This was the first meeting between the two in-state rivals since 1993, when Kansas laid a 103-54 beatdown on the Shockers. Overall, the teams have played 14 teams prior to their Round of 32 matchup on Sunday, with the Jayhawks holding a 12-2 series lead. The last time Wichita St. beat Kansas was January 6, 1987.
Today, fans got a look at why Jayhawks coach Bill Self has been hesitant to put the Shockers on his team's schedule, as underdog Wichita State bounced Kansas, 78-65, to advance to the Sweet 16 for the sixth time* in school history.
All five starters scored in double figures for coach Gregg Marshall and the Missouri Valley Conference champion Shockers, who shot 49 percent from the field and 50 percent (10-for-20) from three-point range.
They'll take on Notre Dame in the Sweet 16, with the winner likely to play Kentucky -- the Wildcats will first have to get past West Virginia -- in the Elite Eight.
Dayton, the last remaining* double-digit seed with a chance to advance to the Sweet 16, lost a back and fourth game with Oklahoma, 72-66. For the Sooners, it's their first time advancing to the second weekend of the tournament since 2009, when Blake Griffin led them to the Elite Eight.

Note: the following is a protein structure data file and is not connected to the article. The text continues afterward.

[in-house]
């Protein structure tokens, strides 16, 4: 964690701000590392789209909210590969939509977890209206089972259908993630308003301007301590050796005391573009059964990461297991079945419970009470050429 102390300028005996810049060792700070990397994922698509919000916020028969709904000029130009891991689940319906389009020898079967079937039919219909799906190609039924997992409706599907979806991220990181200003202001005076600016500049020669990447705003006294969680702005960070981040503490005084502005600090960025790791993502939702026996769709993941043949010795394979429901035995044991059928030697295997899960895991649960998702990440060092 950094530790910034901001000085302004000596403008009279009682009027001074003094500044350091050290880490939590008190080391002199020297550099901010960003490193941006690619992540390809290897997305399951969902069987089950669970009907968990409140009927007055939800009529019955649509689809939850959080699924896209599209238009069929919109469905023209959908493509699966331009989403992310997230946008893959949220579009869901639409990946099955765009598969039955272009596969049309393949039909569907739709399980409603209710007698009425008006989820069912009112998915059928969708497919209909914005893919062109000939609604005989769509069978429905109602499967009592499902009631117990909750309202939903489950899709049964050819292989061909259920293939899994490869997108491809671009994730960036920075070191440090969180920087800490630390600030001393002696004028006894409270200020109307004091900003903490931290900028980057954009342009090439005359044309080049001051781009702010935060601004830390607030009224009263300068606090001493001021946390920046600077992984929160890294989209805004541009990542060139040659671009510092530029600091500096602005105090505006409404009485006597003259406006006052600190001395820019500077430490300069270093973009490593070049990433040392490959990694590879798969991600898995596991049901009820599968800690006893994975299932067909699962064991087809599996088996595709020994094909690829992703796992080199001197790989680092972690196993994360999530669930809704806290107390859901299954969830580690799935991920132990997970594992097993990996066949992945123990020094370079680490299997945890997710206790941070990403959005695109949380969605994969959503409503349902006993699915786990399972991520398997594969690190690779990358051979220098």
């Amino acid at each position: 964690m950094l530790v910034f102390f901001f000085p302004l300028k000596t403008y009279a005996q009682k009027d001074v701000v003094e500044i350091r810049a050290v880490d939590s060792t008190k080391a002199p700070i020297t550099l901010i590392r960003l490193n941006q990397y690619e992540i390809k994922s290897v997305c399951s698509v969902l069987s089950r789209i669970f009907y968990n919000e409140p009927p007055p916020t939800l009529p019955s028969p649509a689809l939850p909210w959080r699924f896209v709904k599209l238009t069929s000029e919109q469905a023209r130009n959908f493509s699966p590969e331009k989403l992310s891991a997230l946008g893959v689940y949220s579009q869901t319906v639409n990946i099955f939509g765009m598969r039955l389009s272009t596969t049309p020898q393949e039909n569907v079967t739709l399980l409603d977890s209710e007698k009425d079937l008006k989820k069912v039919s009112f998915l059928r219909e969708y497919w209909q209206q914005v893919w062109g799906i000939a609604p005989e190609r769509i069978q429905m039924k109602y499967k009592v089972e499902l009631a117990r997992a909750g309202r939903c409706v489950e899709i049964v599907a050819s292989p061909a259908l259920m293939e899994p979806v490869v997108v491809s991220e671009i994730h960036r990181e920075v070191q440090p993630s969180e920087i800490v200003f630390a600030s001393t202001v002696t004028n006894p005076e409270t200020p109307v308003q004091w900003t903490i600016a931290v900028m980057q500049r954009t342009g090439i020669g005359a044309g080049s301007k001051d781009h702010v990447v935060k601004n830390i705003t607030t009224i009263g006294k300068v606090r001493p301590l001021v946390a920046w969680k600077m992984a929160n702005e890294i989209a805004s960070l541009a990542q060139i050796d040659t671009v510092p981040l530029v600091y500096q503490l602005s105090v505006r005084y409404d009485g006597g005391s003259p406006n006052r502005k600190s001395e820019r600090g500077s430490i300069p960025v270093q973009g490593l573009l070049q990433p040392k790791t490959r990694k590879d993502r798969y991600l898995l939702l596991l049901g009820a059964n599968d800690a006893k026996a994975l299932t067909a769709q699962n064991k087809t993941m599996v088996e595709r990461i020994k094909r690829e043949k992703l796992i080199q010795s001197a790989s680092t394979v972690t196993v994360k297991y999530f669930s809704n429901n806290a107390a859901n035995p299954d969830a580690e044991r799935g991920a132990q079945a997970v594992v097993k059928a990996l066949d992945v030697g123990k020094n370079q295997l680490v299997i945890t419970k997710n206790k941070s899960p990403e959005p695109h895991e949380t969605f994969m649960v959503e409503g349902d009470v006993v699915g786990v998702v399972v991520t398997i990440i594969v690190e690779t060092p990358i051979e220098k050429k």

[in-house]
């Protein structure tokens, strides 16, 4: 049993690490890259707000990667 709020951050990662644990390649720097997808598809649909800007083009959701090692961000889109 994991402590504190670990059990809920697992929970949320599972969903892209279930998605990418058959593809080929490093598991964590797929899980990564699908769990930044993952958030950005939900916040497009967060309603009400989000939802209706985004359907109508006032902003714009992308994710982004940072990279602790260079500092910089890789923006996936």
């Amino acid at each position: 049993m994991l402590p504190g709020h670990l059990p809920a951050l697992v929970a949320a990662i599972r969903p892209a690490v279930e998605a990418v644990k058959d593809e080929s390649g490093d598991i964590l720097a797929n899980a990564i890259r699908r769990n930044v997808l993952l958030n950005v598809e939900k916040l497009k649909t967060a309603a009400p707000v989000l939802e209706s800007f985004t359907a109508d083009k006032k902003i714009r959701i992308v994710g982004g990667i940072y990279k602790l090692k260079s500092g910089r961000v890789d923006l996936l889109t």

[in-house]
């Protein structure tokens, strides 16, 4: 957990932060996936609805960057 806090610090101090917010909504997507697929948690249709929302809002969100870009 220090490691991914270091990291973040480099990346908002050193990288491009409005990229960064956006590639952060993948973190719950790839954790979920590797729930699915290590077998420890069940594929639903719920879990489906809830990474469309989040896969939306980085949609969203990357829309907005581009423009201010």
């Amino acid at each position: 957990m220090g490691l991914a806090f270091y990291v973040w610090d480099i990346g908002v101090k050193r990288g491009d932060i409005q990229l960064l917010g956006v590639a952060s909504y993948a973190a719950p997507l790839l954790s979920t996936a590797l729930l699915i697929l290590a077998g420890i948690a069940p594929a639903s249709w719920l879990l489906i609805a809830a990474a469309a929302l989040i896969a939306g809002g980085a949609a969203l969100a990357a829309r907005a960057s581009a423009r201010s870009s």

Both Oklahoma and Dayton held leads of at least nine points in a game that saw the two teams combined to shoot 20-of-39 (51.3 percent) from three -- Dayton was 11-for-21 and Oklahoma was 9-for-18. But it was Buddy Hield's layup with 5:57 remaining that put the Sooners up for good at 57-56.
The Flyers wouldn't go quietly, however, and with 1:04 left to play and his team up 62-58, Hield made the play of the game -- this time on the defensive end -- to all but seal the victory for Oklahoma.
Take another look.
Hield struggled offensively* much of the game, but finished with 15 points and, more importantly, may have saved the Sooners' season with that one.
Oklahoma will face Michigan State in the Sweet 16.
Here's a look at Sunday's full slate of games. To check out the day's late games, head on over Rich Hofmann's recap, here.
And make sure to check out our updated bracket, here.